when the TIA is operated in a 50 Ω system (YL = YS = Y0 = 20 mS), the equivalent input noise current density can be simplified:
It is noted that Equation 16 is the conventional formula for predicting the equivalent input noise current density for a TIA IC. The is dependent on the noise figure only, and independent on the S-parameters of the TIA. The equivalent input noise current density versus YS and YL is summarized in Table 2.
Figure 4 Schematic of the 10 Gb/s HEMT-based TIA IC.
In order to demonstrate the expressions derived in the Theoretical Analysis section for the TIA, a HEMT-based TIA, which operates at 10 Gb/s, has been designed using a 0.2 µm PHEMT process.11 Figure 4 shows a schematic of the developed TIA IC, using both enhancement- and depletion-mode (E-D) transistors. This IC consists of three parts: a parallel-feedback amplifier core, a source-follower buffer and an output match stage. The source-follower buffer improves the flatness of the gain-frequency characteristics by separating the parallel-feedback loop from the large input capacitance of the output buffer (that is eliminating the Miller capacitance loading to the previous stages). The output stage is designed for a 50 Ω output impedance match. Figure 5 shows the experimental setup. All measurements were carried out on-wafer, using Air-Coplanar Probes. The wafer probes were calibrated using the Line-Reflect-Match (LRM) calibration method for S-parameter measurement. The noise parameter measurement method proposed here has been tested on wafer up to 26 GHz. The corresponding chip photograph of the 10 Gb/s HEMT TIA is shown in Figure 6.11
Figure 5 Experimental setup.
Figure 6 Photograph of the 10 Gb/s HEMT TIA chip.
Figure 7 shows the measured magnitudes and phases of the S-parameters of the TIA IC. The high gain |S21| of 25 dB and the broad 3 dB bandwidth over 10.8 GHz have been obtained. Good matching is also achieved, |S11| less than -10 dB and |S22| less than -7 dB for the whole frequency range. The corresponding noise figure versus frequency is shown in Figure 8.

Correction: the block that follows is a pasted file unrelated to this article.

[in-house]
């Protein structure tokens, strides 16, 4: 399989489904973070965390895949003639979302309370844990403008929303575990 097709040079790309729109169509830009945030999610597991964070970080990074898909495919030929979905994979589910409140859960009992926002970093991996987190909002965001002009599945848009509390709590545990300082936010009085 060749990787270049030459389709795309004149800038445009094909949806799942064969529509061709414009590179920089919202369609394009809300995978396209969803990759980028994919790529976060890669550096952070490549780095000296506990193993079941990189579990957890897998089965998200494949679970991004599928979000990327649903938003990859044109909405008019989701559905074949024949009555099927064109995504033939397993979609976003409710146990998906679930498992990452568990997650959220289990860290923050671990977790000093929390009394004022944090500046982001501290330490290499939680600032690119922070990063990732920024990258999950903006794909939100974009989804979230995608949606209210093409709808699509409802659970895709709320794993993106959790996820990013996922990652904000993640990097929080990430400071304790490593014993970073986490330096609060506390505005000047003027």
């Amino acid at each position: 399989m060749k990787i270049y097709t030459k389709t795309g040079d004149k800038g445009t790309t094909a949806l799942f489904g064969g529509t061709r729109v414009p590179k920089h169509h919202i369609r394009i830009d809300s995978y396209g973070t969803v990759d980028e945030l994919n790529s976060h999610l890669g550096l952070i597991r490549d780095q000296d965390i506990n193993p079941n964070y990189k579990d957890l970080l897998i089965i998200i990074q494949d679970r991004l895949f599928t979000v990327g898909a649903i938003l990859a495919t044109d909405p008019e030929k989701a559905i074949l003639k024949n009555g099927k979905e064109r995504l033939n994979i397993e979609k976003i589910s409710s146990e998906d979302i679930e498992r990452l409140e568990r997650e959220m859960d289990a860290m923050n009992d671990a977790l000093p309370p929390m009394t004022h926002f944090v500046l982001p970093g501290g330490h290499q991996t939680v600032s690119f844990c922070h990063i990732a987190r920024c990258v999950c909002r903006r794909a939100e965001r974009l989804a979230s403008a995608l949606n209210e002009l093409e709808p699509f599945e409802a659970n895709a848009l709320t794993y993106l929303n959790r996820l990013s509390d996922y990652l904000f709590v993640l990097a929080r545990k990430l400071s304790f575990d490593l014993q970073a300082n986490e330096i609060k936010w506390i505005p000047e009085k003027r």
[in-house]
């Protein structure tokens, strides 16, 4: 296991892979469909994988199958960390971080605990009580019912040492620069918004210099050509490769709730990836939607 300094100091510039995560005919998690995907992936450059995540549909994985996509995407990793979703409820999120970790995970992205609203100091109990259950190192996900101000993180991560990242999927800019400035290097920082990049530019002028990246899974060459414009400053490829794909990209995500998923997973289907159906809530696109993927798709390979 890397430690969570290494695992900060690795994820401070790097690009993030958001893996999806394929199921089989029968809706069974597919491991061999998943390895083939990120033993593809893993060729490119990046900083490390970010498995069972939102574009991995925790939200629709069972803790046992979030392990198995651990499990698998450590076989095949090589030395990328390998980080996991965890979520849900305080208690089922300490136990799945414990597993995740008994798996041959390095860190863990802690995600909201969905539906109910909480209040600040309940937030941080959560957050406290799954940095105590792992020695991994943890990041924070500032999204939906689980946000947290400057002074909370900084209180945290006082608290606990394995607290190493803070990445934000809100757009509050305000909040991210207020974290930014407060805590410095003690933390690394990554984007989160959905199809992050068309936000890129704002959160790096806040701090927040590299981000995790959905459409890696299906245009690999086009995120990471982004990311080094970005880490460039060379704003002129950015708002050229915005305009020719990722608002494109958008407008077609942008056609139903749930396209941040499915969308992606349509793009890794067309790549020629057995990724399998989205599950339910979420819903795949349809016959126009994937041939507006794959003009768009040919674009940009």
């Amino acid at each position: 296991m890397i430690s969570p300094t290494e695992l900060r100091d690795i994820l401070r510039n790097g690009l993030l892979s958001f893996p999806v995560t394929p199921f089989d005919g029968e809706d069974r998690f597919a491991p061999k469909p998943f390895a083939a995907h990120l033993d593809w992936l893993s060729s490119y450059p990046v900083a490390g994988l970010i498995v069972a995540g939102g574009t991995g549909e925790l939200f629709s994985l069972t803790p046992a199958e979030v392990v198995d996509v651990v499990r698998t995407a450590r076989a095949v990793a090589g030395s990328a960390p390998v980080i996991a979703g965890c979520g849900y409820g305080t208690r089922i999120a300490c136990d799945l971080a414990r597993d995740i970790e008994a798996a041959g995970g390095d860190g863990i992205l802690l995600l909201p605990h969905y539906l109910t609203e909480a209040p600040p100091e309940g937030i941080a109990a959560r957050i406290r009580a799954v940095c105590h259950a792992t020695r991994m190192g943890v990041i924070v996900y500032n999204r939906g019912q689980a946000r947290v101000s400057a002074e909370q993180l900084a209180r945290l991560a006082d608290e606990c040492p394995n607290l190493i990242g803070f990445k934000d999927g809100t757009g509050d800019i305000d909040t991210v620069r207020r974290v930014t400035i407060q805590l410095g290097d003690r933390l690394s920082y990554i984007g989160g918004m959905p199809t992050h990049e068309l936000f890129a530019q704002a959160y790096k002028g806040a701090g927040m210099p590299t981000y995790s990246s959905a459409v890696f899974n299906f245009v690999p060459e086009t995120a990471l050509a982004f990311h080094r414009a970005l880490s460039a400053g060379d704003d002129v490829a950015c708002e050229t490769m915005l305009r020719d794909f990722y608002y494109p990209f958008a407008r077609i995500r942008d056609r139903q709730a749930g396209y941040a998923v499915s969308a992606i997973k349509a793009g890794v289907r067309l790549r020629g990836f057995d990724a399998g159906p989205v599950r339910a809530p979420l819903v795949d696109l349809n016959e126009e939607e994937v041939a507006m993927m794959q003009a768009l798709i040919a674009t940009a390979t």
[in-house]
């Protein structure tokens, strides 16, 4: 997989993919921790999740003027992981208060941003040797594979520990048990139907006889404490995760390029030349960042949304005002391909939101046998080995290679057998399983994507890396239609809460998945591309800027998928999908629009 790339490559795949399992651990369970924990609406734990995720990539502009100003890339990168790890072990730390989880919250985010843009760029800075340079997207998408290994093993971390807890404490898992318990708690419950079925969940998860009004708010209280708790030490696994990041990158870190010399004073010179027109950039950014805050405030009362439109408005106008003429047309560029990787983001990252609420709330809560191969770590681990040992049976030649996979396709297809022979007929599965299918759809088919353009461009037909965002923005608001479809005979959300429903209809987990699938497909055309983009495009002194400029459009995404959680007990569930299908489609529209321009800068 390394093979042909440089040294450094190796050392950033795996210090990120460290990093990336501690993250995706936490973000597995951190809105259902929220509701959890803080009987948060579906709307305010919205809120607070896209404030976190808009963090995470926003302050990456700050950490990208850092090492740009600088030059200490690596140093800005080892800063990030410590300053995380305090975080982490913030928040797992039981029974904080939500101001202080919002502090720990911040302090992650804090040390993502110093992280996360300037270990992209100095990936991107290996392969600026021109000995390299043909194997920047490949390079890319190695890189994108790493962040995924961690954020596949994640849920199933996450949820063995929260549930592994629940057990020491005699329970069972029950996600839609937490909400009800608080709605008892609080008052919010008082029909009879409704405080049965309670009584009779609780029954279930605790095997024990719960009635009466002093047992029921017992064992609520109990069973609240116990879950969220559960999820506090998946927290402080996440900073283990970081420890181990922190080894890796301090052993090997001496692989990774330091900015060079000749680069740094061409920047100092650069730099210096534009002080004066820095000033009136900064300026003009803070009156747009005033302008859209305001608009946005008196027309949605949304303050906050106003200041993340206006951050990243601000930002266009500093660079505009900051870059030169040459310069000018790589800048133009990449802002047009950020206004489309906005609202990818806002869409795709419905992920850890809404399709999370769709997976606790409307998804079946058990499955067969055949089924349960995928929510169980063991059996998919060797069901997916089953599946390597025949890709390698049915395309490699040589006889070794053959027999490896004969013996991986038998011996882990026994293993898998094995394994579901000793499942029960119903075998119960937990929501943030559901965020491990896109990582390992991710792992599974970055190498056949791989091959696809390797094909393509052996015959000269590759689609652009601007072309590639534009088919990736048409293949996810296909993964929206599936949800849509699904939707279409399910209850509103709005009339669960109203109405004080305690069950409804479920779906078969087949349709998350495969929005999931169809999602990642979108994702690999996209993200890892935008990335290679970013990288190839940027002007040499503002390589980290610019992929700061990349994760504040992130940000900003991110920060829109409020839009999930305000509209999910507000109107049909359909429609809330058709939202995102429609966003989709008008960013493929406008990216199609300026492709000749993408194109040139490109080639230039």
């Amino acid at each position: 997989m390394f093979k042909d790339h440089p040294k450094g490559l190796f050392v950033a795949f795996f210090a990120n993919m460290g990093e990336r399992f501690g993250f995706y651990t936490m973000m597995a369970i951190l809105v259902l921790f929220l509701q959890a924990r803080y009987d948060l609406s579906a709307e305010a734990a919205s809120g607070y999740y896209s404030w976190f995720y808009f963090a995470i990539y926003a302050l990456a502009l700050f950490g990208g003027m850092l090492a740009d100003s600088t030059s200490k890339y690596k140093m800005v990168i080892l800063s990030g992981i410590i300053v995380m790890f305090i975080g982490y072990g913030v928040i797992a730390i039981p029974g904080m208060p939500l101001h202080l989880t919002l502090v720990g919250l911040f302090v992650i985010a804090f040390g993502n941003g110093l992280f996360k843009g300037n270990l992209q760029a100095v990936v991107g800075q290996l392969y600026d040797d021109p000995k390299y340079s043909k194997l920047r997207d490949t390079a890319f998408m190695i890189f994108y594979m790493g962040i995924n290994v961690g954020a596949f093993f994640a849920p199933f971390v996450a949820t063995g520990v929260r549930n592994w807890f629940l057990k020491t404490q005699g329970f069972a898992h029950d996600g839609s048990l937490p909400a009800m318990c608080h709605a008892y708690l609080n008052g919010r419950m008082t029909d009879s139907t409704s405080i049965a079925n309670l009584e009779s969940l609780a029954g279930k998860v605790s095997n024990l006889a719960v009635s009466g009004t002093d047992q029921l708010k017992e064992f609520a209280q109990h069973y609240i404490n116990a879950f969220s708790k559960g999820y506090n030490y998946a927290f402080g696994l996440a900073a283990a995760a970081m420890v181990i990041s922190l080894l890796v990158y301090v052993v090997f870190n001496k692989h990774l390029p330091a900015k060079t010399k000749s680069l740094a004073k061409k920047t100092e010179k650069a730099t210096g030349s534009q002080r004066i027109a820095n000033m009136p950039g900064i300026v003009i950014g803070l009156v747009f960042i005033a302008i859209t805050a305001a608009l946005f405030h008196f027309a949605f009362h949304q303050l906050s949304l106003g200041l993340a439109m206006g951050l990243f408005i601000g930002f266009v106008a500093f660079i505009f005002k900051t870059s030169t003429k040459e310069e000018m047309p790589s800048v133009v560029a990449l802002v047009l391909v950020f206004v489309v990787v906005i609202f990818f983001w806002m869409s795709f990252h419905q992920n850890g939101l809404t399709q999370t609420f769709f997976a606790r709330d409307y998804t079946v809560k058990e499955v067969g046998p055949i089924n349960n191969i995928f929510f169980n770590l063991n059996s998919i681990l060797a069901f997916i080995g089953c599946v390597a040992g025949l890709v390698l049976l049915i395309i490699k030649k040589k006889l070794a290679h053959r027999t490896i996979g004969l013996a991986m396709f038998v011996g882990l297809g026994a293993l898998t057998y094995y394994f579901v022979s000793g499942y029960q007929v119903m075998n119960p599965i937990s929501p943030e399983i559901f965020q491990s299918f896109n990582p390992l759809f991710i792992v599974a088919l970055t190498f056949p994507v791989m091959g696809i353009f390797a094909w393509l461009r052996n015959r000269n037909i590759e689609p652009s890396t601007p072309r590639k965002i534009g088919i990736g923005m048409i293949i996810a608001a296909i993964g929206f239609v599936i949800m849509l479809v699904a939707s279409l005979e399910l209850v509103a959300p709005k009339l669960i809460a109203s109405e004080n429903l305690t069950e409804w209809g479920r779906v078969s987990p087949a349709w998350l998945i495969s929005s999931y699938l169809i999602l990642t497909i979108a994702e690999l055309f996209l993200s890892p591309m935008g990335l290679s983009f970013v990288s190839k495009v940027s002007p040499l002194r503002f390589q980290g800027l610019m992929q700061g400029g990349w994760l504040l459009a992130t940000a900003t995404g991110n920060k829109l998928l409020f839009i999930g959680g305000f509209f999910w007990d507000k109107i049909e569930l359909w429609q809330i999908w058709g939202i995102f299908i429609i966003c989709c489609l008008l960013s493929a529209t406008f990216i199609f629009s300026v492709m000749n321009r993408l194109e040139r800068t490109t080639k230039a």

Figure 7 S-parameters of the 10 Gb/s HEMT-based TIA IC: (a) magnitude and (b) phase.
Figure 8 Measured noise figure of the 10 Gb/s HEMT-based TIA IC.
The transimpedance gain (TG) and equivalent input noise current density (EINCD) can be obtained from AC and noise signal analysis by using commercial circuit design tools (such as SPICE). However, it is difficult to measure them directly using conventional microwave signal and noise measurement systems. Alternatively, they can be calculated from S-parameters and noise figure measurements by using the proposed transformation expressions.
Figure 9 Transimpedance gain vs. frequency for the 10 Gb/s TIA.
Figure 10 3 dB bandwidth of the transimpedance gain vs. capacitance of PD.
Figure 9 shows the transimpedance gain, which is derived from the measured S-parameters of the 10 Gb/s TIA; the corresponding 3 dB bandwidth versus capacitance of the PD is shown in Figure 10. It can be found that the 3 dB bandwidth of the TIA transimpedance gain is approximately 11.5 GHz, and the corresponding optical receiver front-end 3 dB bandwidth decreases with the increase of the capacitance of the PD (YS = jωCpd). As long as the capacitance of the PD is kept less than 0.6 pF (3 dB bandwidth of 8 GHz), the proposed TIA can be operated at a 10 Gb/s bit rate. Figure 11 shows the comparison of the predicted transimpedance gain for the 10 Gb/s TIA obtained from Equations 7 and 8. It is obvious that the gain and bandwidth predicted by Equation 7 is better than that of a TIA operating in a matching system. That means the transimpedance gain will be underestimated using the conventional formula.